The Air is Unbearable – Health Impacts of Deforestation-Related Fires in the Brazilian Amazon

26 de August de 2020

Aug 26, 2020

André Albuquerque Sant’Anna, Ane Alencar, Luciana Téllez-Chávez, Andrea Carvalho, André Guimarães, Paulo Moutinho, Miguel Lago, Daniel Wilkinson, Felix Horne, Maria Laura Canineu, César Muñoz, Josh Lyons, Carolina Jordá Álvarez, Bryan Root, Juliana Nnoko-Mewanu, Margaret Wurth, Bethany Brown, Joseph Amon, Maria McFarland Sánchez-Moreno, Aisling Reidy, Babatunde Olugboji

Sprawling over nearly half of Brazil’s territory and encompassing nine of its states, the Amazon region is home to over 20 million Brazilians. Since 1985 – when the government began monitoring deforestation in the Amazon – more than half a million square kilometers have been razed. This deforestation typically culminates in fires as the vegetation remaining after valuable trees are removed is set ablaze, often illegally. While fires burn throughout the year in the Amazon to clear land for agriculture, cattle-grazing, or land speculation, they usually peak during the dry season between July and October. These fires produce air pollution that poses a severe health risk. Children, older people, pregnant persons, and people with pre-existing lung or heart diseases are especially vulnerable.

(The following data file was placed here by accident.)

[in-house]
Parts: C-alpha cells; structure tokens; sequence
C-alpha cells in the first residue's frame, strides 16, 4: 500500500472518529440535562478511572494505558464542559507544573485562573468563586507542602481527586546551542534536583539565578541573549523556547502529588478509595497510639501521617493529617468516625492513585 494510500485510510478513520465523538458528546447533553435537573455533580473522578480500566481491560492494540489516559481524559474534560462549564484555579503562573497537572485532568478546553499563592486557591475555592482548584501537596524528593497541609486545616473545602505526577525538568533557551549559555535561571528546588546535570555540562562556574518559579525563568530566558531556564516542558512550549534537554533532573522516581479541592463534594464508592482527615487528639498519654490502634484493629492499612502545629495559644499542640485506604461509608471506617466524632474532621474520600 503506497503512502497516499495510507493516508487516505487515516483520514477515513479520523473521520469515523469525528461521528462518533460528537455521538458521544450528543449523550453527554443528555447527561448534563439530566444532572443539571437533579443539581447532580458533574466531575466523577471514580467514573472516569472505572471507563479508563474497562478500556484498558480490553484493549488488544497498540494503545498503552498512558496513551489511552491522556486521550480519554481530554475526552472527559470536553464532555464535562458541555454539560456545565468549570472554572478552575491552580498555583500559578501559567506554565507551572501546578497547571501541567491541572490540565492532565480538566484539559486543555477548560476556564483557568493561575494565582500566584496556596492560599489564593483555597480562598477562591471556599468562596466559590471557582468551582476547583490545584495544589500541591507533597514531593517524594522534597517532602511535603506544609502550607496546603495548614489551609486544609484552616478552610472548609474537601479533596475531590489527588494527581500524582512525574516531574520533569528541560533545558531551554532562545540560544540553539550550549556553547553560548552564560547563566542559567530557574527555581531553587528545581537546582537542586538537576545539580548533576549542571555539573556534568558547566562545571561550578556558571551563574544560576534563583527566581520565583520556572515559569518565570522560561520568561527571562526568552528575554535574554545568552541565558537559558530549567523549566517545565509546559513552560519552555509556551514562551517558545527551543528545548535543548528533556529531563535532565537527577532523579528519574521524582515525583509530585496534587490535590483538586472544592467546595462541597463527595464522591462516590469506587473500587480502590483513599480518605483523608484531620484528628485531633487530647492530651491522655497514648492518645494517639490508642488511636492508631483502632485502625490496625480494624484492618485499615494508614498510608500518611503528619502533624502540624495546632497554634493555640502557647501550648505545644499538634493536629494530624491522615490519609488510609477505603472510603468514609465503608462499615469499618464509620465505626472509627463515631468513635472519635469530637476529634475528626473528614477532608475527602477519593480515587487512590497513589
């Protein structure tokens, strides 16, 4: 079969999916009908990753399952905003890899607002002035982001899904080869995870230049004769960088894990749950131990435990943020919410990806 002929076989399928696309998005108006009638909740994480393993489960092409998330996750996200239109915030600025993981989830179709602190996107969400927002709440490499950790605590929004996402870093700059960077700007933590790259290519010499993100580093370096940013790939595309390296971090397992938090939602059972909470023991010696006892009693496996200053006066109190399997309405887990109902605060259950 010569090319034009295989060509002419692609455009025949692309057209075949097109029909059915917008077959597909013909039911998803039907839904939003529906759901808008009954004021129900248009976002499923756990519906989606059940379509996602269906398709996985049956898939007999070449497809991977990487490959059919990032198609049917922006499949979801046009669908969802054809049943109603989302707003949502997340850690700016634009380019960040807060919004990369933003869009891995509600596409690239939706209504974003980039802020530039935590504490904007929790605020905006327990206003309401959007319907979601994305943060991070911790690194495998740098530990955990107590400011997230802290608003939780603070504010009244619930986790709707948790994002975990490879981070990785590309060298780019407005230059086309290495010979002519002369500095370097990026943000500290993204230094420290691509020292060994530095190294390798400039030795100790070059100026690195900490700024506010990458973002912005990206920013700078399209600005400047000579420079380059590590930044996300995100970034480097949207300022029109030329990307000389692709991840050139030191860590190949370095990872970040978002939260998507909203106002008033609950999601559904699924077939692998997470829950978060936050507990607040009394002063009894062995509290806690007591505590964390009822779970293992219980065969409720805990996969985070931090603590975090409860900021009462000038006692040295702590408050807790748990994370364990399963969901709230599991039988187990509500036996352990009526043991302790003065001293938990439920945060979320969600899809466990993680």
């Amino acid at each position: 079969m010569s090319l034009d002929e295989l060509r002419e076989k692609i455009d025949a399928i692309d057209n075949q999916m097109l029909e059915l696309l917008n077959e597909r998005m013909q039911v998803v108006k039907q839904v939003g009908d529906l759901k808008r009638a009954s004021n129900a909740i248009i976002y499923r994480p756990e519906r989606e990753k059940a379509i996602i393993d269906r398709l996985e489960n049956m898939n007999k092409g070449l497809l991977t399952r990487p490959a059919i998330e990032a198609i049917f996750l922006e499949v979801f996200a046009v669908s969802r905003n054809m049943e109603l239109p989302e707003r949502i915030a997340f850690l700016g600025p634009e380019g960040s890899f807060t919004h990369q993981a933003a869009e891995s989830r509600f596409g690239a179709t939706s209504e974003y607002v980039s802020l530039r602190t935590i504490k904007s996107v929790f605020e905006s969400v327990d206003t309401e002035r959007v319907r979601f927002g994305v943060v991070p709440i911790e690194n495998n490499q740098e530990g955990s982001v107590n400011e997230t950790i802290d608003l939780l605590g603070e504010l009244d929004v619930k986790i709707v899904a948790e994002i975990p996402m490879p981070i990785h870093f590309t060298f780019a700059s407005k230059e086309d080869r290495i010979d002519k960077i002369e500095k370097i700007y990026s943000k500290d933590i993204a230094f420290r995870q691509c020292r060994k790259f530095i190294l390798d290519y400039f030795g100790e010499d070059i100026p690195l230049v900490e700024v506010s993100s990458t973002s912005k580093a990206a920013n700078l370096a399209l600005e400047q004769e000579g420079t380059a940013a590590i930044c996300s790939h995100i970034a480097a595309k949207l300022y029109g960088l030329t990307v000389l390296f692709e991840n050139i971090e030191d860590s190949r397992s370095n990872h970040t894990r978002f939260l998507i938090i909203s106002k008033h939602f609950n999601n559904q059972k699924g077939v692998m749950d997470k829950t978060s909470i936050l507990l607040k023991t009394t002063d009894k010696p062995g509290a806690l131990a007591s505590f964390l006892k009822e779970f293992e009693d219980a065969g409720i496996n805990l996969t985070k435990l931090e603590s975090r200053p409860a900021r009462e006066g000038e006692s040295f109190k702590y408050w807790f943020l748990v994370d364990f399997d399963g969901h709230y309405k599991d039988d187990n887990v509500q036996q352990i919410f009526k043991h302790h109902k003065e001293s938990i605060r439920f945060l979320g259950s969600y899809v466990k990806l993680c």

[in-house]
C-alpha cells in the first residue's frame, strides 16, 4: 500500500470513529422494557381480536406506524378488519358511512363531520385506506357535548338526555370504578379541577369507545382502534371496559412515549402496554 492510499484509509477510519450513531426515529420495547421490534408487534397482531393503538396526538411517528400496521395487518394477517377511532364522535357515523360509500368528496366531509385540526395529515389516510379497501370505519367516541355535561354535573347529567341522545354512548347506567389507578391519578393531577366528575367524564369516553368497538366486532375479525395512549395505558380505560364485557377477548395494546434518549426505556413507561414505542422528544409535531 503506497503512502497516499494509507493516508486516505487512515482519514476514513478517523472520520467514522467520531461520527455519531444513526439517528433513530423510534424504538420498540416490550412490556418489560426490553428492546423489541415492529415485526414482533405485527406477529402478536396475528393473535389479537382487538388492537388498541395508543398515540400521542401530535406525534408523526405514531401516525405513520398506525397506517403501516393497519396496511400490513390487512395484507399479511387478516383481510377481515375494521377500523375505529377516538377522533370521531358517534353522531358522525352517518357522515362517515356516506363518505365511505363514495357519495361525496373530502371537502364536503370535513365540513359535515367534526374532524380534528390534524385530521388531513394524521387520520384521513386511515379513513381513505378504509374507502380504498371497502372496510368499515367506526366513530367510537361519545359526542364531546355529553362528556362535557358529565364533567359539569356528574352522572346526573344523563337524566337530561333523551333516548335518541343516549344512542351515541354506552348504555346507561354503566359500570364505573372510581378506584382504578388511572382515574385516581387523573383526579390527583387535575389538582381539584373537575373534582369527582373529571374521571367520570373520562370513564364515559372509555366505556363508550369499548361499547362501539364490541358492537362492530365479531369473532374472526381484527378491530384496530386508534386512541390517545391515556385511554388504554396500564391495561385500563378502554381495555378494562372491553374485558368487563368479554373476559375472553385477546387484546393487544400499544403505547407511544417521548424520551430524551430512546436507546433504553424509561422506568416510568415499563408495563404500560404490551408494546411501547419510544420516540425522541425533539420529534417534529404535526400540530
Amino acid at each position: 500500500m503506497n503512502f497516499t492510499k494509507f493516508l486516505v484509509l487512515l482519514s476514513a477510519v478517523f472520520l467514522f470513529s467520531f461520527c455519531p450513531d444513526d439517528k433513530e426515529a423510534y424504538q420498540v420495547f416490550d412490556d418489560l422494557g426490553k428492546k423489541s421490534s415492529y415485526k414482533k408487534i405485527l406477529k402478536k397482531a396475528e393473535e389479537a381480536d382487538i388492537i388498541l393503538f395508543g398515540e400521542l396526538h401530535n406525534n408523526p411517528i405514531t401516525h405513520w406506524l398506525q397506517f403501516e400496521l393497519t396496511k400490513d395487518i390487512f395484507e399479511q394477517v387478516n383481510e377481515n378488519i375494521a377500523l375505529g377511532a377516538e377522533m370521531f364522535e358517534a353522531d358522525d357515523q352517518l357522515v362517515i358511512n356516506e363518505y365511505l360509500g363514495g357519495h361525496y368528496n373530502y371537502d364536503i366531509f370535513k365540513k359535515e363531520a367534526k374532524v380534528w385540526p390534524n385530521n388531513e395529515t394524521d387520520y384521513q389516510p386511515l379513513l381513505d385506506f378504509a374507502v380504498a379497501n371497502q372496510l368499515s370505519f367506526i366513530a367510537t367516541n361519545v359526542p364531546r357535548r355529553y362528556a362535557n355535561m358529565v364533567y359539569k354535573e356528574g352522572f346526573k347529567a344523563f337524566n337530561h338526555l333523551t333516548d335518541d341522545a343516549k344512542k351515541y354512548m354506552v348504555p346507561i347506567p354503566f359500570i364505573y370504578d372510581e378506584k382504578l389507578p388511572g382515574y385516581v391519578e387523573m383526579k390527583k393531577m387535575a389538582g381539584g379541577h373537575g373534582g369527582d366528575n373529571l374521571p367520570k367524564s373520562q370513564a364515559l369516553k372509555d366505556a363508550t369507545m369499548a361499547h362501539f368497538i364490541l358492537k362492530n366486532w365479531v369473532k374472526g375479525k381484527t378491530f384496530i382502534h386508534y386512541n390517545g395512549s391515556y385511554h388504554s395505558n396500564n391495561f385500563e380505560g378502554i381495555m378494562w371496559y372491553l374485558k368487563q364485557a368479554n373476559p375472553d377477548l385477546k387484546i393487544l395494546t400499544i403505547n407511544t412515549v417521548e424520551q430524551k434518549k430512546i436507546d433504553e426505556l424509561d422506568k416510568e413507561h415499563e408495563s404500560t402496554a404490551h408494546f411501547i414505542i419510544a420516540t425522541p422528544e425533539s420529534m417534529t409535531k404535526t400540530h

This joint report by the Institute for Health Policy Studies (Instituto de Estudos para Políticas de Saúde, IEPS), Amazon Environmental Research Institute (Instituto de Pesquisa Ambiental da Amazônia, IPAM), and Human Rights Watch assesses the health impact of deforestation-related fires in the Brazilian Amazon in 2019.

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